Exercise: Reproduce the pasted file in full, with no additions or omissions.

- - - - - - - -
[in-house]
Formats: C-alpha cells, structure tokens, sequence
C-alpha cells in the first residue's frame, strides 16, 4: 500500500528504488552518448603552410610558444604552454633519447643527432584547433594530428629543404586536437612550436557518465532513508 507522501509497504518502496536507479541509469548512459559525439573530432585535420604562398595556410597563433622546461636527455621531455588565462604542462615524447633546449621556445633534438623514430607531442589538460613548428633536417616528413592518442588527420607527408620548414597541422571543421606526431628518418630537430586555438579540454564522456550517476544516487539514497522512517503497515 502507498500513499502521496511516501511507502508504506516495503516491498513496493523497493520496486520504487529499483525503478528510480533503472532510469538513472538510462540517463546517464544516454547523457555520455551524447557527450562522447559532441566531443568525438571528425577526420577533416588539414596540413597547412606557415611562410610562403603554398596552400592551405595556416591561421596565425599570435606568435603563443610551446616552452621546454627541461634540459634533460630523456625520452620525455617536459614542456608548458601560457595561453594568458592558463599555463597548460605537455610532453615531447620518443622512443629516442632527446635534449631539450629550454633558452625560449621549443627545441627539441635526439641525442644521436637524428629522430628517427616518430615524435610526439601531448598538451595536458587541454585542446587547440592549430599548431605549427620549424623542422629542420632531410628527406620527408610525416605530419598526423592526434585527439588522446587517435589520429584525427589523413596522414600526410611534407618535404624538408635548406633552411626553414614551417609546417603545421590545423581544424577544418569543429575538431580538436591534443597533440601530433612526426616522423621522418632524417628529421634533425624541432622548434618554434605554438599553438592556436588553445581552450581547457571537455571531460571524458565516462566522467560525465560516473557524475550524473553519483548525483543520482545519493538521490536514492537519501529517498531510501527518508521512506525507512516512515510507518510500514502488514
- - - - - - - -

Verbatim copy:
[in-house]
Formats: C-alpha cells, structure tokens, sequence
C-alpha cells in the first residue's frame, strides 16, 4: 500500500528504488552518448603552410610558444604552454633519447643527432584547433594530428629543404586536437612550436557518465532513508 507522501509497504518502496536507479541509469548512459559525439573530432585535420604562398595556410597563433622546461636527455621531455588565462604542462615524447633546449621556445633534438623514430607531442589538460613548428633536417616528413592518442588527420607527408620548414597541422571543421606526431628518418630537430586555438579540454564522456550517476544516487539514497522512517503497515 502507498500513499502521496511516501511507502508504506516495503516491498513496493523497493520496486520504487529499483525503478528510480533503472532510469538513472538510462540517463546517464544516454547523457555520455551524447557527450562522447559532441566531443568525438571528425577526420577533416588539414596540413597547412606557415611562410610562403603554398596552400592551405595556416591561421596565425599570435606568435603563443610551446616552452621546454627541461634540459634533460630523456625520452620525455617536459614542456608548458601560457595561453594568458592558463599555463597548460605537455610532453615531447620518443622512443629516442632527446635534449631539450629550454633558452625560449621549443627545441627539441635526439641525442644521436637524428629522430628517427616518430615524435610526439601531448598538451595536458587541454585542446587547440592549430599548431605549427620549424623542422629542420632531410628527406620527408610525416605530419598526423592526434585527439588522446587517435589520429584525427589523413596522414600526410611534407618535404624538408635548406633552411626553414614551417609546417603545421590545423581544424577544418569543429575538431580538436591534443597533440601530433612526426616522423621522418632524417628529421634533425624541432622548434618554434605554438599553438592556436588553445581552450581547457571537455571531460571524458565516462566522467560525465560516473557524475550524473553519483548525483543520482545519493538521490536514492537519501529517498531510501527518508521512506525507512516512515510507518510500514502488514